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Code Blue at Schools Rattles Nerves

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By Lori Aratani and Katherine Shaver
Washington Post Staff Writers
Thursday, October 12, 2006

A 12-year-old boy's false claim yesterday that an armed man approached him at a bus stop and threatened violence at a school prompted officials to lock the doors and heighten security at 13 campuses in northwestern Montgomery County.

The boy, a seventh-grader at Kingsview Middle School in Germantown, told his story to a driver as he boarded his bus in the morning, then recanted it during an after-school interview with detectives.

Before he did, the tale was enough to throw Maryland's largest school system into confusion and parents into a state of uncertainty. Acting with "an abundance of caution," police and school system officials put the schools under a day-long Code Blue alert, which meant doors were monitored and students continued classes under tighter security than usual.

Police spokeswoman Lucille Baur said detectives are conferring with prosecutors to determine whether to file charges against the boy. She said it was unclear what his motive may have been.

The school system's actions, coming after a series of school shootings and violent threats across the United States, demonstrate the current concern about student safety. Baur said police had initially recommended that three campuses be put under Code Blue alert, but school officials decided to add 10 schools.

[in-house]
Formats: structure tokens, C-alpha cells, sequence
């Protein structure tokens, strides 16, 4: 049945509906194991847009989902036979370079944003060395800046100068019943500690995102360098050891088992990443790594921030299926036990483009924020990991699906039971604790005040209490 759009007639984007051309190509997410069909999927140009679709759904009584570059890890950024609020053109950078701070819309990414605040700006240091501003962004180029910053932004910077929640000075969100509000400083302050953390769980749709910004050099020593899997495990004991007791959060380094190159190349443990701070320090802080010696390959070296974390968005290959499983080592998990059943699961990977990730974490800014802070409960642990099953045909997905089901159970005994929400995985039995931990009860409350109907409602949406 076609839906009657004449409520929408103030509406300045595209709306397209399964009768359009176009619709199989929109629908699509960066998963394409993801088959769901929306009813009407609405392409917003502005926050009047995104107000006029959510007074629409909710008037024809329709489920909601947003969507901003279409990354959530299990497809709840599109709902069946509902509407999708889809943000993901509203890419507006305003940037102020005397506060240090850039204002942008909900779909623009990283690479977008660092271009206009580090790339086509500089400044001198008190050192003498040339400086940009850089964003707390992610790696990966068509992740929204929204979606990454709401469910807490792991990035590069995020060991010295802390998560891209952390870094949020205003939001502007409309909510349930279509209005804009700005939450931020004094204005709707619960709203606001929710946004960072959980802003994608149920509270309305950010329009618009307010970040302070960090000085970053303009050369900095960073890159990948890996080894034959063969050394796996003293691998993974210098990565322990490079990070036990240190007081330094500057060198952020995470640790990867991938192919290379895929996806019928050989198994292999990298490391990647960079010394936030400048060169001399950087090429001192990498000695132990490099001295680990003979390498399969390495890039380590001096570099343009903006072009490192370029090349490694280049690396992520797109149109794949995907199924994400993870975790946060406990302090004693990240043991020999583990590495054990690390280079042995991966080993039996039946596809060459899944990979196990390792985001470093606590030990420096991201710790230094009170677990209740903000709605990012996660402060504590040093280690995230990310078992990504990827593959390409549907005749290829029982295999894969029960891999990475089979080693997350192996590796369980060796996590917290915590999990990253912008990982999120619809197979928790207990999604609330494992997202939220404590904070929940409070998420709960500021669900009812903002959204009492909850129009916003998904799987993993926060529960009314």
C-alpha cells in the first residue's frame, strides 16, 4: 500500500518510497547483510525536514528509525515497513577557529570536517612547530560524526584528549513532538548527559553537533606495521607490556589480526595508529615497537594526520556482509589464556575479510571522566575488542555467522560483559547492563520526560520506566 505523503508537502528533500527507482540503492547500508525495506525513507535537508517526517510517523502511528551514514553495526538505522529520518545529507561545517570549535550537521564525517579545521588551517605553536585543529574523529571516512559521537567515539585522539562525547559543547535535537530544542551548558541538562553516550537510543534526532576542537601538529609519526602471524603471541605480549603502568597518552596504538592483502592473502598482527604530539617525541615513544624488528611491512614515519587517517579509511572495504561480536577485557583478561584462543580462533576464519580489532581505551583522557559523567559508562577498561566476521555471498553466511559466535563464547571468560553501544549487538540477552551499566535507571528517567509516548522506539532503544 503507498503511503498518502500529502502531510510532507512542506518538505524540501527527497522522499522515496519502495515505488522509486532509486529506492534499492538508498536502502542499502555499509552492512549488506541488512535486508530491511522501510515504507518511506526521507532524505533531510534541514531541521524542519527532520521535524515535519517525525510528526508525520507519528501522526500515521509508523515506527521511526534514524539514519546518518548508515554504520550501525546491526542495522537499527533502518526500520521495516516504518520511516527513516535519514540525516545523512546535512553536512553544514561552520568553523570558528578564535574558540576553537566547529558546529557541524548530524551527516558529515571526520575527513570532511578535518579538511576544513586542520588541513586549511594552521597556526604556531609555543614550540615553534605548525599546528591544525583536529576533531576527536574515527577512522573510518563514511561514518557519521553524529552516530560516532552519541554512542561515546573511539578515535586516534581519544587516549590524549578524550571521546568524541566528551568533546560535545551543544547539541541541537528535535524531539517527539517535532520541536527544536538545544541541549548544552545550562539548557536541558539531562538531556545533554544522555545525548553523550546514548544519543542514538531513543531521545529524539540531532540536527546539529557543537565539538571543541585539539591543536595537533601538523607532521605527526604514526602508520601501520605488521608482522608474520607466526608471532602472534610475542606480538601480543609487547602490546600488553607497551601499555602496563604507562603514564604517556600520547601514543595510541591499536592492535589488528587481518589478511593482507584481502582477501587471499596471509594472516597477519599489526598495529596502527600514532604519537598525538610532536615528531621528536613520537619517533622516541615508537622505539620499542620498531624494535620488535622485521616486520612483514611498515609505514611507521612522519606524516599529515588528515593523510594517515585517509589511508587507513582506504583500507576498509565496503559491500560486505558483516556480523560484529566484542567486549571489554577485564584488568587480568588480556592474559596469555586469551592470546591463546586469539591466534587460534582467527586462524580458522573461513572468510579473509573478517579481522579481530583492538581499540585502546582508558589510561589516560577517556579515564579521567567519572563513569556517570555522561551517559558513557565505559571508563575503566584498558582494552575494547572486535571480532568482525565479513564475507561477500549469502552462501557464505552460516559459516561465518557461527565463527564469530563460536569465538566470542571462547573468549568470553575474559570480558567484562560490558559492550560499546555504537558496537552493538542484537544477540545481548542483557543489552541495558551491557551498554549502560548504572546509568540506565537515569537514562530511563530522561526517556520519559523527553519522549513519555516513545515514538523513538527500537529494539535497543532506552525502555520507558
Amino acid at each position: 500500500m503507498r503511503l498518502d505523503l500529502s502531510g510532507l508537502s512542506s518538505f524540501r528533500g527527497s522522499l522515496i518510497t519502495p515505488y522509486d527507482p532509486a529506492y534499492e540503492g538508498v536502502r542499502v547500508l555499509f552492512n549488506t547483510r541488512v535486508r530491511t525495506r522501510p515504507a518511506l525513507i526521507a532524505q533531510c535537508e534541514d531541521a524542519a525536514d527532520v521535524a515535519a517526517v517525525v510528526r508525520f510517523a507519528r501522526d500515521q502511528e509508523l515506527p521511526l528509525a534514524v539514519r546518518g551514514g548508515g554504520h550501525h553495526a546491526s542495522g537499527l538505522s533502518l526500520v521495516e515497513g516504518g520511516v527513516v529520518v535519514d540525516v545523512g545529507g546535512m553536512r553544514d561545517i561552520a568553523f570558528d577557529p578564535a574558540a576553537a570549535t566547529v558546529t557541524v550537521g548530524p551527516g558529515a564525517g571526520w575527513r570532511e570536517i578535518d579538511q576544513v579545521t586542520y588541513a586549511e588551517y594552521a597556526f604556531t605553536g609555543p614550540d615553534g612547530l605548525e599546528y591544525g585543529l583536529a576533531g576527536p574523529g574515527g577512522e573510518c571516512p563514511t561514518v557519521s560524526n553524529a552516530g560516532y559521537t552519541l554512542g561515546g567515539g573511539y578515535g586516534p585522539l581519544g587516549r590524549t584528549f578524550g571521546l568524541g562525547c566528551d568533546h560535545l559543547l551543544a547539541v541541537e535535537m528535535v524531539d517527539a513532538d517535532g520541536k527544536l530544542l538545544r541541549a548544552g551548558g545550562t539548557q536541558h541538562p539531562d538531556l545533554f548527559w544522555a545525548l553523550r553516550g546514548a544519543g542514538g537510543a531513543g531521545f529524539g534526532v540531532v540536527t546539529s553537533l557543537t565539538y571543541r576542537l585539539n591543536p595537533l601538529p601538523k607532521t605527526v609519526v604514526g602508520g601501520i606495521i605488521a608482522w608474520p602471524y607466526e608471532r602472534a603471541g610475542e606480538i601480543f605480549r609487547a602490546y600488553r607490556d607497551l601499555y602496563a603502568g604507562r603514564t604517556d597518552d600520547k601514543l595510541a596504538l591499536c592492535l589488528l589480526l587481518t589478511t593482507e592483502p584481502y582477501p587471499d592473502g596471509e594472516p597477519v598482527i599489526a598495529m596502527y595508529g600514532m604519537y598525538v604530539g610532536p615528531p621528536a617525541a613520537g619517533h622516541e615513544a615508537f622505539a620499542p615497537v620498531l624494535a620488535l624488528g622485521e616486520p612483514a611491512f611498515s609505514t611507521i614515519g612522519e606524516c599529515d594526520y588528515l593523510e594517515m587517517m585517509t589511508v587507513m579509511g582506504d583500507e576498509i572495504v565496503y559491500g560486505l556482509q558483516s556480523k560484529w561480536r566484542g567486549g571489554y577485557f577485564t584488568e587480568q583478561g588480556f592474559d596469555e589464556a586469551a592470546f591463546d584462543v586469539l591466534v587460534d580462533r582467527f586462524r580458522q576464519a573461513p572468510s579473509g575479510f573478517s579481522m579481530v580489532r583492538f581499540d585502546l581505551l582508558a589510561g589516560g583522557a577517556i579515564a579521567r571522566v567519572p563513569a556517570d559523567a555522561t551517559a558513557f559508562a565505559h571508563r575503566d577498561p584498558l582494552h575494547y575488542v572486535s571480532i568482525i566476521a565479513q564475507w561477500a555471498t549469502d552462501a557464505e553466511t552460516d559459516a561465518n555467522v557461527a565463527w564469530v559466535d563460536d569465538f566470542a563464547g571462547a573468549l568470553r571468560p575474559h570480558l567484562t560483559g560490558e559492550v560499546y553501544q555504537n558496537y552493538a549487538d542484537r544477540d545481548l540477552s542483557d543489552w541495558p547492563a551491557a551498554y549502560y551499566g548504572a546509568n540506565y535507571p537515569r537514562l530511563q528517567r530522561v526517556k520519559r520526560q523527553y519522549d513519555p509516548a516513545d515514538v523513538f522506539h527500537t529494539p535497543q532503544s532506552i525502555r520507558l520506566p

Montgomery's response echoes that of officials in Virginia's Culpeper County, which shut down all public and private schools last week after receiving a bomb threat by phone. A 25-year-old man was arrested yesterday in connection with the case.

In Arlington County, security was tightened yesterday at Wakefield High School and neighboring Claremont Immersion Elementary School after a teenager apparently fired a paintball gun while walking to school, an official said. And in Wilmington, Del., three high school students were charged with terroristic threatening and conspiracy for making bomb threats at their school.

On Tuesday, President Bush hosted a six-hour Conference on School Safety in Chevy Chase, at which officials talked about strategies for making campuses more secure.

Yesterday's Code Blue alert in Montgomery was one of several incidents that rattled the nerves of the 139,000-student school system.

Just before 8 a.m., more than 2,200 students at Sherwood High School were evacuated after administrators received a bomb threat. Bomb-sniffing dogs were brought in to sweep the Sandy Spring campus. The threat turned out to be false, and a 15-year-old student from Sherwood was arrested in connection with the incident.

Then, in the early afternoon, two elementary schools in Gaithersburg -- Brown Station and Diamond -- briefly tightened security after Gaithersburg police notified them that a burglary suspect whose description matched that of the man who allegedly made the bus stop threat was believed to be in the area. The Code Blue at those schools, a separate action, was lifted about 90 minutes later.

Montgomery police said that elementary school students were kept inside buildings for recess and that outdoor activities at other campuses were canceled. School system officials also canceled after-school activities at Kingsview Middle.


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